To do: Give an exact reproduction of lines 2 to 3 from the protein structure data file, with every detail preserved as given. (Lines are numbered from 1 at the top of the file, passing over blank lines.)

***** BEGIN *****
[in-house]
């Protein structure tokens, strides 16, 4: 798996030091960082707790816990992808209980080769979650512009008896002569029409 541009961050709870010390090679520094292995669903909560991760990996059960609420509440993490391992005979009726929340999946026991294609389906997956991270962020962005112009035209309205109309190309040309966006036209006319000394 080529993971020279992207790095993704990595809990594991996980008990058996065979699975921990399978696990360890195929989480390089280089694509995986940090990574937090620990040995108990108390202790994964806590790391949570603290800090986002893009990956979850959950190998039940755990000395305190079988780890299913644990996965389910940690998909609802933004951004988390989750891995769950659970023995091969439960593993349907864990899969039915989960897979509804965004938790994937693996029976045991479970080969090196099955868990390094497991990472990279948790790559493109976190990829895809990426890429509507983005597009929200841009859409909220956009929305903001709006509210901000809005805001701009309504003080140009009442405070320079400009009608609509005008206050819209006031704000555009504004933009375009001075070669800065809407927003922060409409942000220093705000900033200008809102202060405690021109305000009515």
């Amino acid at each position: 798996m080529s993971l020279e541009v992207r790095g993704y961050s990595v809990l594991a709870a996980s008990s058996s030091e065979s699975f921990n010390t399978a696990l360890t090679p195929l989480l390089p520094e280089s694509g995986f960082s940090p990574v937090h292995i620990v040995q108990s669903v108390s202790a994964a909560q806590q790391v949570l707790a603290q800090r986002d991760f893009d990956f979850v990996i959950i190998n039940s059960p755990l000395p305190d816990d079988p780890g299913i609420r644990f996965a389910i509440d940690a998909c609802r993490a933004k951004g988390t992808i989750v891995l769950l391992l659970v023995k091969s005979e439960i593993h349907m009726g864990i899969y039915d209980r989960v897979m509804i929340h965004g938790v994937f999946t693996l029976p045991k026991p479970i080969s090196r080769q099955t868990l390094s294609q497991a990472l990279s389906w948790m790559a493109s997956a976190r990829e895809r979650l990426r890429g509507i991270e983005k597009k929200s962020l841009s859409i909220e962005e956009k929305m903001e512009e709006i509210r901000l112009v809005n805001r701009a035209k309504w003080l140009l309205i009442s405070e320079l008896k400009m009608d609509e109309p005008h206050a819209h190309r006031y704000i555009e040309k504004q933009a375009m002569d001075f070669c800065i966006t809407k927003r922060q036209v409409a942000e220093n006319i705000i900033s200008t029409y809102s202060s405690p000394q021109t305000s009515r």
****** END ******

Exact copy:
């Protein structure tokens, strides 16, 4: 798996030091960082707790816990992808209980080769979650512009008896002569029409 541009961050709870010390090679520094292995669903909560991760990996059960609420509440993490391992005979009726929340999946026991294609389906997956991270962020962005112009035209309205109309190309040309966006036209006319000394 080529993971020279992207790095993704990595809990594991996980008990058996065979699975921990399978696990360890195929989480390089280089694509995986940090990574937090620990040995108990108390202790994964806590790391949570603290800090986002893009990956979850959950190998039940755990000395305190079988780890299913644990996965389910940690998909609802933004951004988390989750891995769950659970023995091969439960593993349907864990899969039915989960897979509804965004938790994937693996029976045991479970080969090196099955868990390094497991990472990279948790790559493109976190990829895809990426890429509507983005597009929200841009859409909220956009929305903001709006509210901000809005805001701009309504003080140009009442405070320079400009009608609509005008206050819209006031704000555009504004933009375009001075070669800065809407927003922060409409942000220093705000900033200008809102202060405690021109305000009515």
């Amino acid at each position: 798996m080529s993971l020279e541009v992207r790095g993704y961050s990595v809990l594991a709870a996980s008990s058996s030091e065979s699975f921990n010390t399978a696990l360890t090679p195929l989480l390089p520094e280089s694509g995986f960082s940090p990574v937090h292995i620990v040995q108990s669903v108390s202790a994964a909560q806590q790391v949570l707790a603290q800090r986002d991760f893009d990956f979850v990996i959950i190998n039940s059960p755990l000395p305190d816990d079988p780890g299913i609420r644990f996965a389910i509440d940690a998909c609802r993490a933004k951004g988390t992808i989750v891995l769950l391992l659970v023995k091969s005979e439960i593993h349907m009726g864990i899969y039915d209980r989960v897979m509804i929340h965004g938790v994937f999946t693996l029976p045991k026991p479970i080969s090196r080769q099955t868990l390094s294609q497991a990472l990279s389906w948790m790559a493109s997956a976190r990829e895809r979650l990426r890429g509507i991270e983005k597009k929200s962020l841009s859409i909220e962005e956009k929305m903001e512009e709006i509210r901000l112009v809005n805001r701009a035209k309504w003080l140009l309205i009442s405070e320079l008896k400009m009608d609509e109309p005008h206050a819209h190309r006031y704000i555009e040309k504004q933009a375009m002569d001075f070669c800065i966006t809407k927003r922060q036209v409409a942000e220093n006319i705000i900033s200008t029409y809102s202060s405690p000394q021109t305000s009515r």